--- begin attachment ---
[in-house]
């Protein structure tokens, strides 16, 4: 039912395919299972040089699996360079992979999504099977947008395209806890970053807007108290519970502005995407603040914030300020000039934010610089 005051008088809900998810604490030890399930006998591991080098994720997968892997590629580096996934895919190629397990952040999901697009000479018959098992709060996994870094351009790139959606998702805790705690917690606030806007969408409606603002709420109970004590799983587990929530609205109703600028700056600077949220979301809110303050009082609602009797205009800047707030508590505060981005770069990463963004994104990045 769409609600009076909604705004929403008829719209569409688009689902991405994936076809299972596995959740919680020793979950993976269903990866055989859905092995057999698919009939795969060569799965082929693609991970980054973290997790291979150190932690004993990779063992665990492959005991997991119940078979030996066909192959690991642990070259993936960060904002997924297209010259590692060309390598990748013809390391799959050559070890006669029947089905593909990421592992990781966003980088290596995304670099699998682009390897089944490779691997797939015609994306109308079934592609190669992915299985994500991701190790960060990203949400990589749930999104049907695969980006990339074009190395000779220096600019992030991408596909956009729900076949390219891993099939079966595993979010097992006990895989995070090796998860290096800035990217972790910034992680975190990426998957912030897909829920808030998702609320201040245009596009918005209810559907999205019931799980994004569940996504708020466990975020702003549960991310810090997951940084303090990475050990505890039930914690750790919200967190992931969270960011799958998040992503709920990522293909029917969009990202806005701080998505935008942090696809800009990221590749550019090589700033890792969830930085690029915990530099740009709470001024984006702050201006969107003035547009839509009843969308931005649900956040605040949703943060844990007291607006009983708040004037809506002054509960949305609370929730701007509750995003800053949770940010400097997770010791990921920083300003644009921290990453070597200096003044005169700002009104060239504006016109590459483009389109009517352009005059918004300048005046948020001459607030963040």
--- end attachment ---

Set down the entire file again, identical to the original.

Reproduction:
[in-house]
């Protein structure tokens, strides 16, 4: 039912395919299972040089699996360079992979999504099977947008395209806890970053807007108290519970502005995407603040914030300020000039934010610089 005051008088809900998810604490030890399930006998591991080098994720997968892997590629580096996934895919190629397990952040999901697009000479018959098992709060996994870094351009790139959606998702805790705690917690606030806007969408409606603002709420109970004590799983587990929530609205109703600028700056600077949220979301809110303050009082609602009797205009800047707030508590505060981005770069990463963004994104990045 769409609600009076909604705004929403008829719209569409688009689902991405994936076809299972596995959740919680020793979950993976269903990866055989859905092995057999698919009939795969060569799965082929693609991970980054973290997790291979150190932690004993990779063992665990492959005991997991119940078979030996066909192959690991642990070259993936960060904002997924297209010259590692060309390598990748013809390391799959050559070890006669029947089905593909990421592992990781966003980088290596995304670099699998682009390897089944490779691997797939015609994306109308079934592609190669992915299985994500991701190790960060990203949400990589749930999104049907695969980006990339074009190395000779220096600019992030991408596909956009729900076949390219891993099939079966595993979010097992006990895989995070090796998860290096800035990217972790910034992680975190990426998957912030897909829920808030998702609320201040245009596009918005209810559907999205019931799980994004569940996504708020466990975020702003549960991310810090997951940084303090990475050990505890039930914690750790919200967190992931969270960011799958998040992503709920990522293909029917969009990202806005701080998505935008942090696809800009990221590749550019090589700033890792969830930085690029915990530099740009709470001024984006702050201006969107003035547009839509009843969308931005649900956040605040949703943060844990007291607006009983708040004037809506002054509960949305609370929730701007509750995003800053949770940010400097997770010791990921920083300003644009921290990453070597200096003044005169700002009104060239504006016109590459483009389109009517352009005059918004300048005046948020001459607030963040």